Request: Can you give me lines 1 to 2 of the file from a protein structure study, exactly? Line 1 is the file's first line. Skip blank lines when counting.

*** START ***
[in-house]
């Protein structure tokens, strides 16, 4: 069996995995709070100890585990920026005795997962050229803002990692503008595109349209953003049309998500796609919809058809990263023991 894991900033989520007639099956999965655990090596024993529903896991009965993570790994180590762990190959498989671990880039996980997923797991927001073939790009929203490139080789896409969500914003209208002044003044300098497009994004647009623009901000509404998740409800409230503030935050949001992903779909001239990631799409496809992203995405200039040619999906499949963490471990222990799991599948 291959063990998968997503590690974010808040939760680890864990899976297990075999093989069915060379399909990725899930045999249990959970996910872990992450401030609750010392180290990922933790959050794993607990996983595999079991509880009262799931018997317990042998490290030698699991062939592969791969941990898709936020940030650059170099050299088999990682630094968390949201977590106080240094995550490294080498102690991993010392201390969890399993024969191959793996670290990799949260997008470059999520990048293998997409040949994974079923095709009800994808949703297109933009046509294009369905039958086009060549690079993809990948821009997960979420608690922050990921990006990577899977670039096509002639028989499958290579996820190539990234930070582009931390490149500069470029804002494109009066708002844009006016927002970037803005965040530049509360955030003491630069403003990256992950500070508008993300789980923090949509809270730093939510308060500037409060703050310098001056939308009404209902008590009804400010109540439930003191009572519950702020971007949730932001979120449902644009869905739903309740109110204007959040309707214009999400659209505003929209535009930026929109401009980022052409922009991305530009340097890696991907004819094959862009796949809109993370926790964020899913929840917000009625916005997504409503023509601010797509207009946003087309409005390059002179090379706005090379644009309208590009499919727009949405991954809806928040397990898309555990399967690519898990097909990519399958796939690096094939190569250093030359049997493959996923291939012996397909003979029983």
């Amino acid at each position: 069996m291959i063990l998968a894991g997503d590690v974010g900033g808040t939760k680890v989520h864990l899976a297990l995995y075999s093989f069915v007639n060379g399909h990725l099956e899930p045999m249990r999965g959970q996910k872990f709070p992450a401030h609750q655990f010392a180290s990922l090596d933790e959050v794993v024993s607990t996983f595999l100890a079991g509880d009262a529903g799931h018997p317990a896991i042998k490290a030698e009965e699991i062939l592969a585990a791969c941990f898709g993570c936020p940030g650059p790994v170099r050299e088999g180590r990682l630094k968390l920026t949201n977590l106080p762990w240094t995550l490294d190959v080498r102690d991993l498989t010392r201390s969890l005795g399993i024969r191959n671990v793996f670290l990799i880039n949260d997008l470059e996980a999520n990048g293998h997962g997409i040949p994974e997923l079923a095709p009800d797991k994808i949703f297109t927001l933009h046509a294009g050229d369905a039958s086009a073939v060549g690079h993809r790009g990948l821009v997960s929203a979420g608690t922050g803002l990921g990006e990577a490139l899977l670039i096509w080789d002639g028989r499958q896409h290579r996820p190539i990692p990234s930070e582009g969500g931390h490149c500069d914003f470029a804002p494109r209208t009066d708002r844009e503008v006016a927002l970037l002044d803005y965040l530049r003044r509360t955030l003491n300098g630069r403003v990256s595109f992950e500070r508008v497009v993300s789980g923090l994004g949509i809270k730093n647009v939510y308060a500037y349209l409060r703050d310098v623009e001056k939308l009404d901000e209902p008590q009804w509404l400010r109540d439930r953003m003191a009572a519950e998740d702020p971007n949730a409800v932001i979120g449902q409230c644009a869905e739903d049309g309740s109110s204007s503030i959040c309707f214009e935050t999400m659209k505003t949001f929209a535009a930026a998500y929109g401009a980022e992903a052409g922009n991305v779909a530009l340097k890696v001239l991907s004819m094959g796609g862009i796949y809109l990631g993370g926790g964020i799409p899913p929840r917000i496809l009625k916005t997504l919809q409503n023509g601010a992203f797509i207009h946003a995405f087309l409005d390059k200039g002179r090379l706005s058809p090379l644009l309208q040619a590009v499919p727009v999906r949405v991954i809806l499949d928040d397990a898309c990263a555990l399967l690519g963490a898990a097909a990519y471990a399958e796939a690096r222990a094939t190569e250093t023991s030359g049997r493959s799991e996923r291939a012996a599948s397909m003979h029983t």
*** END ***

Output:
[in-house]
């Protein structure tokens, strides 16, 4: 069996995995709070100890585990920026005795997962050229803002990692503008595109349209953003049309998500796609919809058809990263023991 894991900033989520007639099956999965655990090596024993529903896991009965993570790994180590762990190959498989671990880039996980997923797991927001073939790009929203490139080789896409969500914003209208002044003044300098497009994004647009623009901000509404998740409800409230503030935050949001992903779909001239990631799409496809992203995405200039040619999906499949963490471990222990799991599948 291959063990998968997503590690974010808040939760680890864990899976297990075999093989069915060379399909990725899930045999249990959970996910872990992450401030609750010392180290990922933790959050794993607990996983595999079991509880009262799931018997317990042998490290030698699991062939592969791969941990898709936020940030650059170099050299088999990682630094968390949201977590106080240094995550490294080498102690991993010392201390969890399993024969191959793996670290990799949260997008470059999520990048293998997409040949994974079923095709009800994808949703297109933009046509294009369905039958086009060549690079993809990948821009997960979420608690922050990921990006990577899977670039096509002639028989499958290579996820190539990234930070582009931390490149500069470029804002494109009066708002844009006016927002970037803005965040530049509360955030003491630069403003990256992950500070508008993300789980923090949509809270730093939510308060500037409060703050310098001056939308009404209902008590009804400010109540439930003191009572519950702020971007949730932001979120449902644009869905739903309740109110204007959040309707214009999400659209505003929209535009930026929109401009980022052409922009991305530009340097890696991907004819094959862009796949809109993370926790964020899913929840917000009625916005997504409503023509601010797509207009946003087309409005390059002179090379706005090379644009309208590009499919727009949405991954809806928040397990898309555990399967690519898990097909990519399958796939690096094939190569250093030359049997493959996923291939012996397909003979029983």